Writing dialogue. In fiction, it can be challenging to make characters sound human and, simultaneously, make sure what’s said moves the story or a character’s development forward. How people speak, what they say, and how they say it gives a writer ample opportunity for creativity. But how do you make sure your characters sound like people?
One way to familiarize yourself with creating natural-sounding dialogue is to listen to people in conversations. For this exercise, I’m asking you to eavesdrop on the people around you.
Go to a public place and observe two people or a group having a conversation. Transcribe the conversation as much as possible, making sure to keep what’s being said as pure as possible. Jot down what you can. You’ll notice how people speak in sentence fragments, pauses, and subtext.
Suppose you don’t feel comfortable doing this in public. In that case, you can use a conversation at work or between your kids or other relatives. Just remember that you are observing the conversation, not participating.
Don’t do it for too long, just enough to get something useful for part two.
**NOTE: Do not record the conversation. Many states have laws against recording others without their permission. Just to be safe, take notes. **
Write a short story using the dialogue as a launching pad for creating the characters and the situation. The conversation doesn’t have to be where you heard it; you can have the couple in the coffee shop be astronauts on Mars. But stick with the dialogue you transcribed as close as possible.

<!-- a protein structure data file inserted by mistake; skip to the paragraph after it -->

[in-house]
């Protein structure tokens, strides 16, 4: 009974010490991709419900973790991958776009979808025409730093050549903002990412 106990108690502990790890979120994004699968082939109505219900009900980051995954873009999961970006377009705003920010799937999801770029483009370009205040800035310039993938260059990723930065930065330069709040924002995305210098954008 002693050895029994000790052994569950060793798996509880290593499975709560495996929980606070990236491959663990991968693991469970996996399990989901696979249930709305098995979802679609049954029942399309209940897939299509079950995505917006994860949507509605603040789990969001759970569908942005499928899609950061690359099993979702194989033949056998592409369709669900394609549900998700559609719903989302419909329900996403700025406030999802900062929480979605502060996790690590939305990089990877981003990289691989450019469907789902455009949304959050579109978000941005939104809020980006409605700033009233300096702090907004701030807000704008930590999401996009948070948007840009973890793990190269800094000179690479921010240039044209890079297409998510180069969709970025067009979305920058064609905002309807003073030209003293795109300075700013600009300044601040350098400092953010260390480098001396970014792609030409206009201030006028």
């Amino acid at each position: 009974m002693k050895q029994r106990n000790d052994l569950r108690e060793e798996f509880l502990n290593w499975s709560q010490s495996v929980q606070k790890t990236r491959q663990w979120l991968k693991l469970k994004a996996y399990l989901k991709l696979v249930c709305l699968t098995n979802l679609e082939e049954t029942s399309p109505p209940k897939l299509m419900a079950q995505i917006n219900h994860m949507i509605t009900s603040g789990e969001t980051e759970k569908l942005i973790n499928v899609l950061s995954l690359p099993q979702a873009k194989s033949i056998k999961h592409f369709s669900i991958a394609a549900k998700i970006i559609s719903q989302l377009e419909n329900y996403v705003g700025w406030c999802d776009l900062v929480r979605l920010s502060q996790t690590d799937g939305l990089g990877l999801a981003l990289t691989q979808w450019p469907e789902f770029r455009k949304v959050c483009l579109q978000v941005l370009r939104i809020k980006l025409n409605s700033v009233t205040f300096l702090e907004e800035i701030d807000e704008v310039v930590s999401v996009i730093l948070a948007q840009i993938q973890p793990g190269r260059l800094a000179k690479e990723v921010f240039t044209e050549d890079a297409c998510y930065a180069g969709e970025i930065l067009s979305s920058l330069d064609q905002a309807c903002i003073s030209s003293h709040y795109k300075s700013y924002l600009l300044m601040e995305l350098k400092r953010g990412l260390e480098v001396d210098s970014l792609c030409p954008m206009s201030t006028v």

Now, using that dialogue, continue the conversation. Where do things go next? Can you use what you heard and keep that tone and feeling with made-up dialogue?
Once you finish the short story, have a trusted friend or loved one read it. Can they tell where the real conversation ends, and your made-up dialogue begins? This is a good test to see if you are on the right track to creating realistic dialogue.
While it can be a challenge, creating natural-sounding dialogue will help keep readers engaged with the story. Often when we write dialogue, we are in a room alone, speaking to ourselves or in our head. By observing and listening to real people interact, we can further our communication skills between our characters on the page.
Happy Writing, and I’ll see you next time!